The Best Thing I Read This Week

Sara-Novic-008The country was at war, but for most people the war was more an idea than an experience, and I felt something between anger and shame that Americans–that I–could sometimes ignore its impact for days at a time. In Croatia, life in wartime had meant a loss of control, war holding sway over every thought and movement, even while you slept. It did not allow for forgetting. But America’s war did not constrain me; it did not cut my water or shrink my food supply. There was no threat of takeover with tanks or foot soldiers or cluster bombs, not here. What war meant in America was so incongruous with what had happened in Croatia–what must have been happening in Afghanistan–that it almost seemed a misuse of the word.

— Sara Nović, Girl at War

The Best Thing I Read This Week

jeannette-wintersonAnd the world goes on regardless of joy or despair or one woman’s fortune or one man’s loss. And we can’t know the lives of others. And we can’t know our own lives beyond the details we manage. And the things that change us forever happen without us knowing they would happen. And the moment that looks like the rest is the one where hearts are broken or healed. And time that runs so steady and sure runs wild outside of the clocks. It takes so little time to change a lifetime and it takes a lifetime to understand the change.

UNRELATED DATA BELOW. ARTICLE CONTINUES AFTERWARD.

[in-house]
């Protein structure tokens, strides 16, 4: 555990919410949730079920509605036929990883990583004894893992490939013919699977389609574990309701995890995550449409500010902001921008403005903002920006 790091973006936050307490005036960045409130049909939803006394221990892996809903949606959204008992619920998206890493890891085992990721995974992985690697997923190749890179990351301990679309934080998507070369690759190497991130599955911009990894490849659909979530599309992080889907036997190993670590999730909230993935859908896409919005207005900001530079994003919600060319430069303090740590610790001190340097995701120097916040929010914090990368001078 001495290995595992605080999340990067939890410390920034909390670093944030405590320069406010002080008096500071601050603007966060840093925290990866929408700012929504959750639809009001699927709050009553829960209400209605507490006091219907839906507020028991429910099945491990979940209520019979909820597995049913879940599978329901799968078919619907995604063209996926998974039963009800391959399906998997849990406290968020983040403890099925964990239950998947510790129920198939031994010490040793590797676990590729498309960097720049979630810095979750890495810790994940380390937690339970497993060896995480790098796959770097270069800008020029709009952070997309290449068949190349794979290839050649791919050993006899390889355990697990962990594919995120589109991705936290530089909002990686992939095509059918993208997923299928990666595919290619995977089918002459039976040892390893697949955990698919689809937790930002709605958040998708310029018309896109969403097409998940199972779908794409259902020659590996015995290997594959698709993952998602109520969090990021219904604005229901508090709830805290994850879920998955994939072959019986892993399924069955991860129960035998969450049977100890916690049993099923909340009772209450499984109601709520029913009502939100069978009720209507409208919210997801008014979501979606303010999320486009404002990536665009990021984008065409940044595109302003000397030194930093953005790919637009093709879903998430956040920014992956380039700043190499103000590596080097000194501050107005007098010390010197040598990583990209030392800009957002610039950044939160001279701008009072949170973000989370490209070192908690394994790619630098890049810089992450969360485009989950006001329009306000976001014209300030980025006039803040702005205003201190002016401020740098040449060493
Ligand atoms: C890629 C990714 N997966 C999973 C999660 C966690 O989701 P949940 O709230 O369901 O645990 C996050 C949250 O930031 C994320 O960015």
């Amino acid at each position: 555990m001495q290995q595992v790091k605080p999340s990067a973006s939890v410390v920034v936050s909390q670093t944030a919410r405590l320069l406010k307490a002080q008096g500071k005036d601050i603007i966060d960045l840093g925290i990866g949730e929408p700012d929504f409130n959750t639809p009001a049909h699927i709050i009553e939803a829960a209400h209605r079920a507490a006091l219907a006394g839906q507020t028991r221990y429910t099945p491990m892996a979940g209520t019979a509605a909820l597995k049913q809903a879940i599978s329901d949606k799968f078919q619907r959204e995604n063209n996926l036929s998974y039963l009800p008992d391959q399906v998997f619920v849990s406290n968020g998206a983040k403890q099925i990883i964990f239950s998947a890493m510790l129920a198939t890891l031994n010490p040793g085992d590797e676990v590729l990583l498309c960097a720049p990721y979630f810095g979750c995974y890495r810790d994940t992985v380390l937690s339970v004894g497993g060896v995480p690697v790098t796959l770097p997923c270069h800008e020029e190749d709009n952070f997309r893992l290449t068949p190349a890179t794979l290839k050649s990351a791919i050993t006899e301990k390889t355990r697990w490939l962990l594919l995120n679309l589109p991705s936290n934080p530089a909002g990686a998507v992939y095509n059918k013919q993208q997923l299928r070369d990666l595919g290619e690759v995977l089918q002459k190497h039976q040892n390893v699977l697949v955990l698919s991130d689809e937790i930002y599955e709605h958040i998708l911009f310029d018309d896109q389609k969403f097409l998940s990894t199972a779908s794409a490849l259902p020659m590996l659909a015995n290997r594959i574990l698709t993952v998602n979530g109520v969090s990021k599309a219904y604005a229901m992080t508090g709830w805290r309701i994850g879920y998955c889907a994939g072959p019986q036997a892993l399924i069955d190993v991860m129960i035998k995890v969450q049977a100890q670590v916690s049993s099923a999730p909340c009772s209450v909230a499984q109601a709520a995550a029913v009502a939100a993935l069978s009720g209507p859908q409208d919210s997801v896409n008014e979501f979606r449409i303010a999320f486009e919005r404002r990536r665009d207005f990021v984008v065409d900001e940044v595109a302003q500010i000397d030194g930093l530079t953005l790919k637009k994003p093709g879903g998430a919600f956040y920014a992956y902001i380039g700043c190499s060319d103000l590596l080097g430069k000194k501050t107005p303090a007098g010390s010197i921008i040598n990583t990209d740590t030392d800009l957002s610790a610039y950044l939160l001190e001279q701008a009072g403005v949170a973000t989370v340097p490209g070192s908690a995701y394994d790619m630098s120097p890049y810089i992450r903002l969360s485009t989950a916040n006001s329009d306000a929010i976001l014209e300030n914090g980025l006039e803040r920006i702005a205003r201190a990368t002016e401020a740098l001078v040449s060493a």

— Jeanette Winterson, The Gap of Time

 

The Best Thing I Read This Week

painted-veil-coverEverything passed, and what trace of its passage remained? It seemed to Kitty that they were all, the human race, like the drops of water in that river and they flowed on, each so close to the other and yet so far apart, a nameless flood, to the sea. When all things lasted so short a time and nothing mattered very much, it seemed pitiful that men, attaching an absurd importance to trivial objects, should make themselves and one another so unhappy.

W. Somerset Maugham, The Painted Veil